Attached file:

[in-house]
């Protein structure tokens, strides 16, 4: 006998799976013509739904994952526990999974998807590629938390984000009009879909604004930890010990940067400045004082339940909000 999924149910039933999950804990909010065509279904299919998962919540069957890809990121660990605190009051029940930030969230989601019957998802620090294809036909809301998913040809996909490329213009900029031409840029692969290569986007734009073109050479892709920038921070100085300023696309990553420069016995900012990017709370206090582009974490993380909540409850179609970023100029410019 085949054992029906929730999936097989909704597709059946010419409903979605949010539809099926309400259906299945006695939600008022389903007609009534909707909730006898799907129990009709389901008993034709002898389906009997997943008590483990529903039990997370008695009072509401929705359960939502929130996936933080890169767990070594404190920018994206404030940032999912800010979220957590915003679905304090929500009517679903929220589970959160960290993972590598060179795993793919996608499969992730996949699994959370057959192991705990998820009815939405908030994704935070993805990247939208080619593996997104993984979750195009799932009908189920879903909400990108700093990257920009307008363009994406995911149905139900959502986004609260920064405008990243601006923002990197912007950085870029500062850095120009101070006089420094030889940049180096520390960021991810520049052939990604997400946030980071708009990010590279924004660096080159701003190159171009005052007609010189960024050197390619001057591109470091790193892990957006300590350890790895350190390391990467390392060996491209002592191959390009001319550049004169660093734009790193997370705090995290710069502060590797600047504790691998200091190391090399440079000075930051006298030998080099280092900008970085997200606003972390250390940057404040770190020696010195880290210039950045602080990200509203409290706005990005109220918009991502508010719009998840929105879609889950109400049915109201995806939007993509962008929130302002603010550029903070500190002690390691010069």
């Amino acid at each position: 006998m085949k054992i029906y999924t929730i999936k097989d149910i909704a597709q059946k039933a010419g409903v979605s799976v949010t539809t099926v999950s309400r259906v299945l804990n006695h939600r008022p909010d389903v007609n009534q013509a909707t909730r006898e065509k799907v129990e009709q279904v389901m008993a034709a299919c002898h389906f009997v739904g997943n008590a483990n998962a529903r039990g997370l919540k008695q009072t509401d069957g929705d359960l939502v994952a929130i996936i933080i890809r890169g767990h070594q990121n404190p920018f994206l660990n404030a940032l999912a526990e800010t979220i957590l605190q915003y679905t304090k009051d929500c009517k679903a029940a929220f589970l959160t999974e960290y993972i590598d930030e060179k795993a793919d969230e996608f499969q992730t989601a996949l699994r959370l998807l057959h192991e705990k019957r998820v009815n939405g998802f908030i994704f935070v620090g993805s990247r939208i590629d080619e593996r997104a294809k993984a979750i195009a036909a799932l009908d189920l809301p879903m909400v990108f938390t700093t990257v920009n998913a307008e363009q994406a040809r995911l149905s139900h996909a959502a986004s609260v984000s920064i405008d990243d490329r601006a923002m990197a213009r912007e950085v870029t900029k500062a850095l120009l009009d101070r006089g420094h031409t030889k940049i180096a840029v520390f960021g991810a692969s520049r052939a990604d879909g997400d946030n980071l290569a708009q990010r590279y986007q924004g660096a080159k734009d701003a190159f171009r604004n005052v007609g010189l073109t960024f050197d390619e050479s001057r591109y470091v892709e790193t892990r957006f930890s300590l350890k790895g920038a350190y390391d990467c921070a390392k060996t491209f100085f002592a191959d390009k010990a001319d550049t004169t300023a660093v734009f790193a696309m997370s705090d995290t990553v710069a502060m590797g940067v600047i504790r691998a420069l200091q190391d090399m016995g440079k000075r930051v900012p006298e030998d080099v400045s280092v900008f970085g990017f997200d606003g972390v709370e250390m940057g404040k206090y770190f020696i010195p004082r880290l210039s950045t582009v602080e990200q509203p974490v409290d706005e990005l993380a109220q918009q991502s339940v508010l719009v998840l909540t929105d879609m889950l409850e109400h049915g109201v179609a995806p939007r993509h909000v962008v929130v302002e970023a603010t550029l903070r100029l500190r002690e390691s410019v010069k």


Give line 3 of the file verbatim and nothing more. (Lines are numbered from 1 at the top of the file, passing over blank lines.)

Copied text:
């Amino acid at each position: 006998m085949k054992i029906y999924t929730i999936k097989d149910i909704a597709q059946k039933a010419g409903v979605s799976v949010t539809t099926v999950s309400r259906v299945l804990n006695h939600r008022p909010d389903v007609n009534q013509a909707t909730r006898e065509k799907v129990e009709q279904v389901m008993a034709a299919c002898h389906f009997v739904g997943n008590a483990n998962a529903r039990g997370l919540k008695q009072t509401d069957g929705d359960l939502v994952a929130i996936i933080i890809r890169g767990h070594q990121n404190p920018f994206l660990n404030a940032l999912a526990e800010t979220i957590l605190q915003y679905t304090k009051d929500c009517k679903a029940a929220f589970l959160t999974e960290y993972i590598d930030e060179k795993a793919d969230e996608f499969q992730t989601a996949l699994r959370l998807l057959h192991e705990k019957r998820v009815n939405g998802f908030i994704f935070v620090g993805s990247r939208i590629d080619e593996r997104a294809k993984a979750i195009a036909a799932l009908d189920l809301p879903m909400v990108f938390t700093t990257v920009n998913a307008e363009q994406a040809r995911l149905s139900h996909a959502a986004s609260v984000s920064i405008d990243d490329r601006a923002m990197a213009r912007e950085v870029t900029k500062a850095l120009l009009d101070r006089g420094h031409t030889k940049i180096a840029v520390f960021g991810a692969s520049r052939a990604d879909g997400d946030n980071l290569a708009q990010r590279y986007q924004g660096a080159k734009d701003a190159f171009r604004n005052v007609g010189l073109t960024f050197d390619e050479s001057r591109y470091v892709e790193t892990r957006f930890s300590l350890k790895g920038a350190y390391d990467c921070a390392k060996t491209f100085f002592a191959d390009k010990a001319d550049t004169t300023a660093v734009f790193a696309m997370s705090d995290t990553v710069a502060m590797g940067v600047i504790r691998a420069l200091q190391d090399m016995g440079k000075r930051v900012p006298e030998d080099v400045s280092v900008f970085g990017f997200d606003g972390v709370e250390m940057g404040k206090y770190f020696i010195p004082r880290l210039s950045t582009v602080e990200q509203p974490v409290d706005e990005l993380a109220q918009q991502s339940v508010l719009v998840l909540t929105d879609m889950l409850e109400h049915g109201v179609a995806p939007r993509h909000v962008v929130v302002e970023a603010t550029l903070r100029l500190r002690e390691s410019v010069k």